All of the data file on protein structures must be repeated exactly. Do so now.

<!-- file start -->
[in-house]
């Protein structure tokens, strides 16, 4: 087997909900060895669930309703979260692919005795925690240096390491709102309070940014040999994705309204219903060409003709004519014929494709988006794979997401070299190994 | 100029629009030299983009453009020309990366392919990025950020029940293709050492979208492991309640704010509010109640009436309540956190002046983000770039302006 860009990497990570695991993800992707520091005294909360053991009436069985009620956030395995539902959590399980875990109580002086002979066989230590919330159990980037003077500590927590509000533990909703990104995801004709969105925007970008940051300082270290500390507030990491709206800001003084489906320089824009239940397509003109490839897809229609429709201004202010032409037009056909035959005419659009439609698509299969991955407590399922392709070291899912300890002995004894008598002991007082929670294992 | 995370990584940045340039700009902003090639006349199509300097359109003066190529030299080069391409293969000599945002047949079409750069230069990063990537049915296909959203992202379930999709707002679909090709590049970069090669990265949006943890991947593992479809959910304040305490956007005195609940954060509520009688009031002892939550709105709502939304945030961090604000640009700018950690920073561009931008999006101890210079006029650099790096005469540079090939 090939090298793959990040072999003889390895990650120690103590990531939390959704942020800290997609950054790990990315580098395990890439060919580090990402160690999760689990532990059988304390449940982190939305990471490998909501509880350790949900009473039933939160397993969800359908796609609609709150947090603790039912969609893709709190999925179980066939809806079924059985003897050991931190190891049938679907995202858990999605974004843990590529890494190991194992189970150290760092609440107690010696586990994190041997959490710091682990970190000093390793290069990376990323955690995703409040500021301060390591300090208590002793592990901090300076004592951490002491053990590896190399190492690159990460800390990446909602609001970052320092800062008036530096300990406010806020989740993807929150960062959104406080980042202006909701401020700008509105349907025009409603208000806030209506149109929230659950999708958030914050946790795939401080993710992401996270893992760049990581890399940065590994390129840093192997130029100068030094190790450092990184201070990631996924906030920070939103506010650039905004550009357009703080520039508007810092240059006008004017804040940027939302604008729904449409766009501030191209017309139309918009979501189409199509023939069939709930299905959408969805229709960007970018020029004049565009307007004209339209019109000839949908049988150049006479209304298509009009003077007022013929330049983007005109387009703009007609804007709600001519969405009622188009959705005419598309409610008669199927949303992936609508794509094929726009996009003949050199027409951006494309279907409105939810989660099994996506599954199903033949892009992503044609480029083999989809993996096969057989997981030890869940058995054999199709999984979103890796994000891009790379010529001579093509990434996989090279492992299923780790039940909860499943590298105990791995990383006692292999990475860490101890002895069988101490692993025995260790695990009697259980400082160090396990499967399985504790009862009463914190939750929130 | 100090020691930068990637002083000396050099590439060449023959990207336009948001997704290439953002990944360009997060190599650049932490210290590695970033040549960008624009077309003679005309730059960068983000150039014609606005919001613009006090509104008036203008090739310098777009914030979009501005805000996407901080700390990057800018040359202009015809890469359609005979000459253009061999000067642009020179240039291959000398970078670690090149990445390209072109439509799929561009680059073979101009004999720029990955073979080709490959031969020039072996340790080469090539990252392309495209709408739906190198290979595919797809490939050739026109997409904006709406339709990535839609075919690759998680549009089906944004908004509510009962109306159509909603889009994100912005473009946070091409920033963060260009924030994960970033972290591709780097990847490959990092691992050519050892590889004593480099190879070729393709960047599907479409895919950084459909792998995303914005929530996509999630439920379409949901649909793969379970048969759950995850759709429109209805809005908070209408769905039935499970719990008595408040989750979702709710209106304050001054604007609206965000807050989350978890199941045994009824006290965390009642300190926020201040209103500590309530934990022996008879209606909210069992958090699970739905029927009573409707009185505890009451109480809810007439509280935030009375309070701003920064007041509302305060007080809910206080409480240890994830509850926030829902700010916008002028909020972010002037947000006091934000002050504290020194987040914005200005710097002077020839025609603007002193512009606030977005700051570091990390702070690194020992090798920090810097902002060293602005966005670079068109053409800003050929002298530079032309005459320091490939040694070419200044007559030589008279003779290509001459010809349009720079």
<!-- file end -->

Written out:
[in-house]
């Protein structure tokens, strides 16, 4: 087997909900060895669930309703979260692919005795925690240096390491709102309070940014040999994705309204219903060409003709004519014929494709988006794979997401070299190994 | 100029629009030299983009453009020309990366392919990025950020029940293709050492979208492991309640704010509010109640009436309540956190002046983000770039302006 860009990497990570695991993800992707520091005294909360053991009436069985009620956030395995539902959590399980875990109580002086002979066989230590919330159990980037003077500590927590509000533990909703990104995801004709969105925007970008940051300082270290500390507030990491709206800001003084489906320089824009239940397509003109490839897809229609429709201004202010032409037009056909035959005419659009439609698509299969991955407590399922392709070291899912300890002995004894008598002991007082929670294992 | 995370990584940045340039700009902003090639006349199509300097359109003066190529030299080069391409293969000599945002047949079409750069230069990063990537049915296909959203992202379930999709707002679909090709590049970069090669990265949006943890991947593992479809959910304040305490956007005195609940954060509520009688009031002892939550709105709502939304945030961090604000640009700018950690920073561009931008999006101890210079006029650099790096005469540079090939 090939090298793959990040072999003889390895990650120690103590990531939390959704942020800290997609950054790990990315580098395990890439060919580090990402160690999760689990532990059988304390449940982190939305990471490998909501509880350790949900009473039933939160397993969800359908796609609609709150947090603790039912969609893709709190999925179980066939809806079924059985003897050991931190190891049938679907995202858990999605974004843990590529890494190991194992189970150290760092609440107690010696586990994190041997959490710091682990970190000093390793290069990376990323955690995703409040500021301060390591300090208590002793592990901090300076004592951490002491053990590896190399190492690159990460800390990446909602609001970052320092800062008036530096300990406010806020989740993807929150960062959104406080980042202006909701401020700008509105349907025009409603208000806030209506149109929230659950999708958030914050946790795939401080993710992401996270893992760049990581890399940065590994390129840093192997130029100068030094190790450092990184201070990631996924906030920070939103506010650039905004550009357009703080520039508007810092240059006008004017804040940027939302604008729904449409766009501030191209017309139309918009979501189409199509023939069939709930299905959408969805229709960007970018020029004049565009307007004209339209019109000839949908049988150049006479209304298509009009003077007022013929330049983007005109387009703009007609804007709600001519969405009622188009959705005419598309409610008669199927949303992936609508794509094929726009996009003949050199027409951006494309279907409105939810989660099994996506599954199903033949892009992503044609480029083999989809993996096969057989997981030890869940058995054999199709999984979103890796994000891009790379010529001579093509990434996989090279492992299923780790039940909860499943590298105990791995990383006692292999990475860490101890002895069988101490692993025995260790695990009697259980400082160090396990499967399985504790009862009463914190939750929130 | 100090020691930068990637002083000396050099590439060449023959990207336009948001997704290439953002990944360009997060190599650049932490210290590695970033040549960008624009077309003679005309730059960068983000150039014609606005919001613009006090509104008036203008090739310098777009914030979009501005805000996407901080700390990057800018040359202009015809890469359609005979000459253009061999000067642009020179240039291959000398970078670690090149990445390209072109439509799929561009680059073979101009004999720029990955073979080709490959031969020039072996340790080469090539990252392309495209709408739906190198290979595919797809490939050739026109997409904006709406339709990535839609075919690759998680549009089906944004908004509510009962109306159509909603889009994100912005473009946070091409920033963060260009924030994960970033972290591709780097990847490959990092691992050519050892590889004593480099190879070729393709960047599907479409895919950084459909792998995303914005929530996509999630439920379409949901649909793969379970048969759950995850759709429109209805809005908070209408769905039935499970719990008595408040989750979702709710209106304050001054604007609206965000807050989350978890199941045994009824006290965390009642300190926020201040209103500590309530934990022996008879209606909210069992958090699970739905029927009573409707009185505890009451109480809810007439509280935030009375309070701003920064007041509302305060007080809910206080409480240890994830509850926030829902700010916008002028909020972010002037947000006091934000002050504290020194987040914005200005710097002077020839025609603007002193512009606030977005700051570091990390702070690194020992090798920090810097902002060293602005966005670079068109053409800003050929002298530079032309005459320091490939040694070419200044007559030589008279003779290509001459010809349009720079």